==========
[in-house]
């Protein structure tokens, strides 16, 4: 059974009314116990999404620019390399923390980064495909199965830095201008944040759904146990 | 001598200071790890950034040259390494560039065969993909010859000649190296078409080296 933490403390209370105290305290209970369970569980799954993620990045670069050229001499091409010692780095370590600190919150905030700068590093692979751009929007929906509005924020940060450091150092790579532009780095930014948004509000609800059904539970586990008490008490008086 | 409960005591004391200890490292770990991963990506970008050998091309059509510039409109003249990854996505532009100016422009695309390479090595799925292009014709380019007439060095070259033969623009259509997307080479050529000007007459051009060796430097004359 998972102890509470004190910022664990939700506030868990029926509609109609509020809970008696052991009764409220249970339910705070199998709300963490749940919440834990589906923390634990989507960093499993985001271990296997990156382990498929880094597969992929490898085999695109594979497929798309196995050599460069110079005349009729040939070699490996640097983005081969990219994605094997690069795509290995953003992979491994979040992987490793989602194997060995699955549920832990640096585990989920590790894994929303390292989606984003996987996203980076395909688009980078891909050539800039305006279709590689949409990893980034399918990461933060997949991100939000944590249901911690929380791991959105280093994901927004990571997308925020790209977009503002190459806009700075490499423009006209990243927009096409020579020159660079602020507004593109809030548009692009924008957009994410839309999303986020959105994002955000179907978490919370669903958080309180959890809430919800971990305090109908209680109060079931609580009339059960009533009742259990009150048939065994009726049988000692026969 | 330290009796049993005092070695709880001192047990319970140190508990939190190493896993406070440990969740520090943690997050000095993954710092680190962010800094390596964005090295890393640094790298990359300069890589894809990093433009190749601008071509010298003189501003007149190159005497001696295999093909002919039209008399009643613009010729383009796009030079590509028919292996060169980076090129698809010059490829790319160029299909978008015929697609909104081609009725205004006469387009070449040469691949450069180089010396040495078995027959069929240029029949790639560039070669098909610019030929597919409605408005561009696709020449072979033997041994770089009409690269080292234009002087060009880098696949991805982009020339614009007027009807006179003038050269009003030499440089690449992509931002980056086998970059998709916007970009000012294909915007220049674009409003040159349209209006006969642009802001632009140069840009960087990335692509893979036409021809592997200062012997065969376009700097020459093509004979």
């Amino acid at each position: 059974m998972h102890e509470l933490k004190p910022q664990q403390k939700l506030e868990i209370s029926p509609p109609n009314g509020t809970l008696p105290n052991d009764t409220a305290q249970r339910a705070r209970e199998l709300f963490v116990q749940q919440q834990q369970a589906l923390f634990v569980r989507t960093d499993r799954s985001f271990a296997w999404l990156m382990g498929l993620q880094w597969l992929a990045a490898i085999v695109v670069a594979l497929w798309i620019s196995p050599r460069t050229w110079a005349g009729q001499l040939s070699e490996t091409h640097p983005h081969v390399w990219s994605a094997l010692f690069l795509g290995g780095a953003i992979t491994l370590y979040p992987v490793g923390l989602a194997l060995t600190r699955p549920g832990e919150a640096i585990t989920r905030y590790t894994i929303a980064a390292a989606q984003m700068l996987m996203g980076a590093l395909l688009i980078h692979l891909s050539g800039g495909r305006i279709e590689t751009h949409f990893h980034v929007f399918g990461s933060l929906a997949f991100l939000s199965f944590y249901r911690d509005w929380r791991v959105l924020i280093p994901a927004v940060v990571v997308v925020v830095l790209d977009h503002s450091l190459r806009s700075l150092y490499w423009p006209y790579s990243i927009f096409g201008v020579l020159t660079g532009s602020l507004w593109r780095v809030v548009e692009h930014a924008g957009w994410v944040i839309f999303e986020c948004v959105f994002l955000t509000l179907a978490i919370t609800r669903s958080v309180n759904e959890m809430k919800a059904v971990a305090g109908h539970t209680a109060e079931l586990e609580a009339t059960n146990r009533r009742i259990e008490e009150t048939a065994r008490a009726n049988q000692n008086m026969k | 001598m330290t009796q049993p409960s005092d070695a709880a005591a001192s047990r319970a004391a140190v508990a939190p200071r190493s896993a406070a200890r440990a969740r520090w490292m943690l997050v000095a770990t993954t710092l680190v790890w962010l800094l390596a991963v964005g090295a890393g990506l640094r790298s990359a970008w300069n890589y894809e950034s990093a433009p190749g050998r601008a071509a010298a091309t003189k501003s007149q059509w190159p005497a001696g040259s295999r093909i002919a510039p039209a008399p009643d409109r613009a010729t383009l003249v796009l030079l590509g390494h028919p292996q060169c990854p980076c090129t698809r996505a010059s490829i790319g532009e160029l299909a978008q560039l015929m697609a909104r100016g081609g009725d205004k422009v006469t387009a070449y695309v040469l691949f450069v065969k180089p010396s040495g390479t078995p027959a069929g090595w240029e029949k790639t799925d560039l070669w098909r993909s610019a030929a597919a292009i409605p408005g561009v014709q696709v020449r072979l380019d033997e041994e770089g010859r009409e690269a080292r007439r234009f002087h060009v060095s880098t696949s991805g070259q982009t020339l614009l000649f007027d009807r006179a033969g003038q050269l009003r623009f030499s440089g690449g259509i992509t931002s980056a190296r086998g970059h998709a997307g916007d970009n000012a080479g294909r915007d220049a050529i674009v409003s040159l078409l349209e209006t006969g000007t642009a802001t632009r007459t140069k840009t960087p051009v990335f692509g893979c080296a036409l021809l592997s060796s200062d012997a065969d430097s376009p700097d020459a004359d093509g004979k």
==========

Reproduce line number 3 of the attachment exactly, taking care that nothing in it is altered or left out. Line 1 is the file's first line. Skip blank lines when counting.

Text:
């Amino acid at each position: 059974m998972h102890e509470l933490k004190p910022q664990q403390k939700l506030e868990i209370s029926p509609p109609n009314g509020t809970l008696p105290n052991d009764t409220a305290q249970r339910a705070r209970e199998l709300f963490v116990q749940q919440q834990q369970a589906l923390f634990v569980r989507t960093d499993r799954s985001f271990a296997w999404l990156m382990g498929l993620q880094w597969l992929a990045a490898i085999v695109v670069a594979l497929w798309i620019s196995p050599r460069t050229w110079a005349g009729q001499l040939s070699e490996t091409h640097p983005h081969v390399w990219s994605a094997l010692f690069l795509g290995g780095a953003i992979t491994l370590y979040p992987v490793g923390l989602a194997l060995t600190r699955p549920g832990e919150a640096i585990t989920r905030y590790t894994i929303a980064a390292a989606q984003m700068l996987m996203g980076a590093l395909l688009i980078h692979l891909s050539g800039g495909r305006i279709e590689t751009h949409f990893h980034v929007f399918g990461s933060l929906a997949f991100l939000s199965f944590y249901r911690d509005w929380r791991v959105l924020i280093p994901a927004v940060v990571v997308v925020v830095l790209d977009h503002s450091l190459r806009s700075l150092y490499w423009p006209y790579s990243i927009f096409g201008v020579l020159t660079g532009s602020l507004w593109r780095v809030v548009e692009h930014a924008g957009w994410v944040i839309f999303e986020c948004v959105f994002l955000t509000l179907a978490i919370t609800r669903s958080v309180n759904e959890m809430k919800a059904v971990a305090g109908h539970t209680a109060e079931l586990e609580a009339t059960n146990r009533r009742i259990e008490e009150t048939a065994r008490a009726n049988q000692n008086m026969k | 001598m330290t009796q049993p409960s005092d070695a709880a005591a001192s047990r319970a004391a140190v508990a939190p200071r190493s896993a406070a200890r440990a969740r520090w490292m943690l997050v000095a770990t993954t710092l680190v790890w962010l800094l390596a991963v964005g090295a890393g990506l640094r790298s990359a970008w300069n890589y894809e950034s990093a433009p190749g050998r601008a071509a010298a091309t003189k501003s007149q059509w190159p005497a001696g040259s295999r093909i002919a510039p039209a008399p009643d409109r613009a010729t383009l003249v796009l030079l590509g390494h028919p292996q060169c990854p980076c090129t698809r996505a010059s490829i790319g532009e160029l299909a978008q560039l015929m697609a909104r100016g081609g009725d205004k422009v006469t387009a070449y695309v040469l691949f450069v065969k180089p010396s040495g390479t078995p027959a069929g090595w240029e029949k790639t799925d560039l070669w098909r993909s610019a030929a597919a292009i409605p408005g561009v014709q696709v020449r072979l380019d033997e041994e770089g010859r009409e690269a080292r007439r234009f002087h060009v060095s880098t696949s991805g070259q982009t020339l614009l000649f007027d009807r006179a033969g003038q050269l009003r623009f030499s440089g690449g259509i992509t931002s980056a190296r086998g970059h998709a997307g916007d970009n000012a080479g294909r915007d220049a050529i674009v409003s040159l078409l349209e209006t006969g000007t642009a802001t632009r007459t140069k840009t960087p051009v990335f692509g893979c080296a036409l021809l592997s060796s200062d012997a065969d430097s376009p700097d020459a004359d093509g004979k």